"We have upgraded our computer systems, our information systems, so we have this information more available," says Lane. "And we have a much better system in place now that we did six years ago, obviously."

But Gonzales' attorney, Brian Reichel, who will argue her case before the Supreme Court, says police didn’t need to know about Simon's bizarre behavior. They just needed to follow the law. Colorado is one of 30 states that passed a law instructing the police to arrest people who violate restraining orders.

"If there’s a restraining order in place, a court order in place, telling them what to do, just do it," says Reichel. "They knew exactly where he was. We have their own logs that say that Jessica called and advised the police department that Simon had the children at Elitch Gardens amusement park -- at 8:30 that night, when they were still alive."

But the cops had said that the amusement park was out of their jurisdiction. "Well, I'm assuming that Castle Rock police department have the phone number for the Denver police department," says Reichel. "A simple telephone call to the security officials at Elitch Gardens, to the Denver police department, this tragedy could have been avoided."

In hindsight, should Castle Rock police have asked the Denver police to go to the amusement park?

"That's a judgment call," says Lane. "Could we have called Denver police department? Sure. What would we have to tell them? Go to Elitch park and check on the welfare of Simon Gonzales? Sure."

And now the U.S. Supreme Court will decide whether Gonzales can sue Castle Rock for not doing enough to enforce the restraining order, not doing enough to protect her children.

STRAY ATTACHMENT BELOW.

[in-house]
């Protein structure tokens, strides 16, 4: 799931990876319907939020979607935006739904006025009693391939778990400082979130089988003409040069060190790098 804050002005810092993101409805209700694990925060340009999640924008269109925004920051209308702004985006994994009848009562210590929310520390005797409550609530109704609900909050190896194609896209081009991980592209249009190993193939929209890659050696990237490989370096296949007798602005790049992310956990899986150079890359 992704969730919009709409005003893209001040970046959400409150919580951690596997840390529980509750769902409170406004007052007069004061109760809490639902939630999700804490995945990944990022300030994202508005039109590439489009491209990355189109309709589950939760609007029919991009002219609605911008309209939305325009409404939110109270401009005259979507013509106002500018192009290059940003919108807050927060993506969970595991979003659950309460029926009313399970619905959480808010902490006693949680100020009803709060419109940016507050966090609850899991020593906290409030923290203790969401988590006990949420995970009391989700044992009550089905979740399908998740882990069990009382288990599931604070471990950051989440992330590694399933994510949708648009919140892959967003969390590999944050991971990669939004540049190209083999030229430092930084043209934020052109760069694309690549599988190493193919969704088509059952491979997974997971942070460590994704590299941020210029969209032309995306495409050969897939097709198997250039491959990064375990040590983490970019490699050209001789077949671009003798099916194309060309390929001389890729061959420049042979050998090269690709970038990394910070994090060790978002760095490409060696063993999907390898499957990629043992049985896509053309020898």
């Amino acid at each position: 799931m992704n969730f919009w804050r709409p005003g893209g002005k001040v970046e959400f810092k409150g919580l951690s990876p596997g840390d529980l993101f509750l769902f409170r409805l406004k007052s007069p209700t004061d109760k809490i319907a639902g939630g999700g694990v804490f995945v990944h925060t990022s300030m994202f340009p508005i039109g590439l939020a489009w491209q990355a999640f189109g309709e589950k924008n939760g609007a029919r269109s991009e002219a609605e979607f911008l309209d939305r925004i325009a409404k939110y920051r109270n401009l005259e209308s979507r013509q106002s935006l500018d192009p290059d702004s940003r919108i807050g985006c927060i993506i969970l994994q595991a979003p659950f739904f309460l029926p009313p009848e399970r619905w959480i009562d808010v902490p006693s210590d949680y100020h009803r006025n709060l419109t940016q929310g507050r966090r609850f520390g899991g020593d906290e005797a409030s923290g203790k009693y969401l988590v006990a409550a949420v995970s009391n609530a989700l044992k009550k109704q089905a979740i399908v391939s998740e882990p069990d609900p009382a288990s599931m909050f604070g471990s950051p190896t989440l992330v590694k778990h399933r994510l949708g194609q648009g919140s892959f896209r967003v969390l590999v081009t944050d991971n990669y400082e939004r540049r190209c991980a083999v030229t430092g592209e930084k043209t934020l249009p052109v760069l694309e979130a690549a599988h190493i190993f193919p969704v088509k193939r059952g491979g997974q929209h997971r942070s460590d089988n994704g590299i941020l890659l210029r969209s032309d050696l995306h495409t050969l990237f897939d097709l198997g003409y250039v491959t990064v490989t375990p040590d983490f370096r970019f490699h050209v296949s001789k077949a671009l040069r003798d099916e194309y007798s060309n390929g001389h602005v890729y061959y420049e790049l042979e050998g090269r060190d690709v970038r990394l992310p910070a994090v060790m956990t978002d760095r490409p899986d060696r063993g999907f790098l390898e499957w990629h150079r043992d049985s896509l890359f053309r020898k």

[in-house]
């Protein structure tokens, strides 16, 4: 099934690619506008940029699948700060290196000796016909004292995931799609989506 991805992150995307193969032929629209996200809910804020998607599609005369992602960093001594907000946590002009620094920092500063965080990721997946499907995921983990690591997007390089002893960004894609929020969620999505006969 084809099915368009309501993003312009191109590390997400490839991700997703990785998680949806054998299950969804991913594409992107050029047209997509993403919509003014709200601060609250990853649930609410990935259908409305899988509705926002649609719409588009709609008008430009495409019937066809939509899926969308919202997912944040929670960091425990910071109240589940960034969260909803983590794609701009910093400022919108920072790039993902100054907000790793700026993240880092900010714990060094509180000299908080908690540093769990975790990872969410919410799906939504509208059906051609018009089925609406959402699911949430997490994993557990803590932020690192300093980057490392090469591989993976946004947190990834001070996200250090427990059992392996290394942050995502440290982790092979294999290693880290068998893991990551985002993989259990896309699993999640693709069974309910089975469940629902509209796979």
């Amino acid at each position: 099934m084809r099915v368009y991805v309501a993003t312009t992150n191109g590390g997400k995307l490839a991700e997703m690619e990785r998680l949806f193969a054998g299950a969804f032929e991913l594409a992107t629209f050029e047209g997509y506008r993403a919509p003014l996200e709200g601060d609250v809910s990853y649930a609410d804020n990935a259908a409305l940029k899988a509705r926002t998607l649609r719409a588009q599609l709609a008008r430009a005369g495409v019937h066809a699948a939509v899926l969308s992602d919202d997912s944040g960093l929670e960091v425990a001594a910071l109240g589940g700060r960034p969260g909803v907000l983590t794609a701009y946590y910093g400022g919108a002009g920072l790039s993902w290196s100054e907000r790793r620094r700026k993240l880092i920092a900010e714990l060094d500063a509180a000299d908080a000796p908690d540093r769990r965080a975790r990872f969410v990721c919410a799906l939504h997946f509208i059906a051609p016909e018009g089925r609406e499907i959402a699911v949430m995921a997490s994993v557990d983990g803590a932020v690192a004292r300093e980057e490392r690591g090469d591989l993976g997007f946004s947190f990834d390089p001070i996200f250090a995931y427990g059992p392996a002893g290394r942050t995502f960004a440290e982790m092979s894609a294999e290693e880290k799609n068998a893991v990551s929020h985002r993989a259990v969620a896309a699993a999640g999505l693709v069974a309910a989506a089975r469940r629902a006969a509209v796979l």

Cities have immunity against most lawsuits. A federal district court ruled Gonzales couldn’t sue, but then an appeals court ruled she could sue. So the Supreme Court will have the last word.

"If the Supreme Court is to decide that Jessica has no remedy, where’s the accountability for the police," says Reichel. "Where, if the courts tell them to do something, and they refuse to do it, or don’t do it properly, and the legislature tells them that they’re supposed to act in a certain way and they don’t do it, where’s the accountability? Where’s the accountability?"

What impact would this have on Chief Lane's police force, or police across the country, if Gonzales were to win this lawsuit?

"That would have a severe impact on not only our department, but law enforcement in general," says Lane. "It would open up the door for all kinds of liability issues."

Castle Rock will tell the Supreme Court that if this type of lawsuit is allowed, it could bankrupt some cities, because law enforcement inevitably is less than perfect.

But Gonzales says she's suing for $30 million to force police departments across the country to improve officers' training on how to enforce restraining orders.

"I don’t lose three children and not do something about it. And this is the only way I know to make that right," says Gonzales. "All I can do is give it my best shot to make a change, to make the world a little safer. And if that doesn’t work, then at least I know I tried. I didn’t just roll over and accept it."

The Supreme Court will hear oral arguments March 21. Chief Lane sent 60 Minutes a letter after our interview. And on one key point, he agrees with Gonzales: “The tragedy of the Gonzales shootings points out the much larger problem in this country … with restraining orders. They do not protect society from the Simon Gonzales of the world.